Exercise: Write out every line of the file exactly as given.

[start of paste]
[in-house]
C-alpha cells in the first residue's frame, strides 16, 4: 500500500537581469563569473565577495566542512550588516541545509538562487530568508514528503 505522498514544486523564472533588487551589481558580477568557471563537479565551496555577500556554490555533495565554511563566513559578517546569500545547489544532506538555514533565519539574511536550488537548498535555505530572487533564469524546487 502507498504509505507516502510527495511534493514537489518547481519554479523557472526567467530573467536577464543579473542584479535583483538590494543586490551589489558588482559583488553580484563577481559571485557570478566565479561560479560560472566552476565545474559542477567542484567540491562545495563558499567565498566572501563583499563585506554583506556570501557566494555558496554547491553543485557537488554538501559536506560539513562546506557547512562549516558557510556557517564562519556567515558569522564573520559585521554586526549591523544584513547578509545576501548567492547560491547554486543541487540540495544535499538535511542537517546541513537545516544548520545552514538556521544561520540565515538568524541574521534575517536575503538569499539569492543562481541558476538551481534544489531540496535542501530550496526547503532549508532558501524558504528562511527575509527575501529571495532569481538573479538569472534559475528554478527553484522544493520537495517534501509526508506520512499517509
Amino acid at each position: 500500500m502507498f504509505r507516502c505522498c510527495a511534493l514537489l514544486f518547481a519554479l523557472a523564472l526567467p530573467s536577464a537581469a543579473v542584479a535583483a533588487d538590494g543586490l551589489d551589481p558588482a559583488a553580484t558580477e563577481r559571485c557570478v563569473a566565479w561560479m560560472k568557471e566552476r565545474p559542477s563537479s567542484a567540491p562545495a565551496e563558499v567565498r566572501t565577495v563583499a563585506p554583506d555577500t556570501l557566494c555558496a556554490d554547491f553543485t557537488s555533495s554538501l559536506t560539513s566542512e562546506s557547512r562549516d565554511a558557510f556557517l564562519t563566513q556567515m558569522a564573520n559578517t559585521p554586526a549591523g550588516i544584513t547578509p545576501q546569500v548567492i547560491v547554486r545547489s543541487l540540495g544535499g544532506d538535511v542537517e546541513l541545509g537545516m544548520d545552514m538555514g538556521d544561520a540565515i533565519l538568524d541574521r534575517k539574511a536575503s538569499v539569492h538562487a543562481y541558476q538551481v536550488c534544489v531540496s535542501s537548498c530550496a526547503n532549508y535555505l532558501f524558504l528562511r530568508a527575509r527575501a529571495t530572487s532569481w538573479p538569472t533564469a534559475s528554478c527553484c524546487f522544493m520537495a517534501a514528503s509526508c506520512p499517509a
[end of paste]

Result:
[in-house]
C-alpha cells in the first residue's frame, strides 16, 4: 500500500537581469563569473565577495566542512550588516541545509538562487530568508514528503 505522498514544486523564472533588487551589481558580477568557471563537479565551496555577500556554490555533495565554511563566513559578517546569500545547489544532506538555514533565519539574511536550488537548498535555505530572487533564469524546487 502507498504509505507516502510527495511534493514537489518547481519554479523557472526567467530573467536577464543579473542584479535583483538590494543586490551589489558588482559583488553580484563577481559571485557570478566565479561560479560560472566552476565545474559542477567542484567540491562545495563558499567565498566572501563583499563585506554583506556570501557566494555558496554547491553543485557537488554538501559536506560539513562546506557547512562549516558557510556557517564562519556567515558569522564573520559585521554586526549591523544584513547578509545576501548567492547560491547554486543541487540540495544535499538535511542537517546541513537545516544548520545552514538556521544561520540565515538568524541574521534575517536575503538569499539569492543562481541558476538551481534544489531540496535542501530550496526547503532549508532558501524558504528562511527575509527575501529571495532569481538573479538569472534559475528554478527553484522544493520537495517534501509526508506520512499517509
Amino acid at each position: 500500500m502507498f504509505r507516502c505522498c510527495a511534493l514537489l514544486f518547481a519554479l523557472a523564472l526567467p530573467s536577464a537581469a543579473v542584479a535583483a533588487d538590494g543586490l551589489d551589481p558588482a559583488a553580484t558580477e563577481r559571485c557570478v563569473a566565479w561560479m560560472k568557471e566552476r565545474p559542477s563537479s567542484a567540491p562545495a565551496e563558499v567565498r566572501t565577495v563583499a563585506p554583506d555577500t556570501l557566494c555558496a556554490d554547491f553543485t557537488s555533495s554538501l559536506t560539513s566542512e562546506s557547512r562549516d565554511a558557510f556557517l564562519t563566513q556567515m558569522a564573520n559578517t559585521p554586526a549591523g550588516i544584513t547578509p545576501q546569500v548567492i547560491v547554486r545547489s543541487l540540495g544535499g544532506d538535511v542537517e546541513l541545509g537545516m544548520d545552514m538555514g538556521d544561520a540565515i533565519l538568524d541574521r534575517k539574511a536575503s538569499v539569492h538562487a543562481y541558476q538551481v536550488c534544489v531540496s535542501s537548498c530550496a526547503n532549508y535555505l532558501f524558504l528562511r530568508a527575509r527575501a529571495t530572487s532569481w538573479p538569472t533564469a534559475s528554478c527553484c524546487f522544493m520537495a517534501a514528503s509526508c506520512p499517509a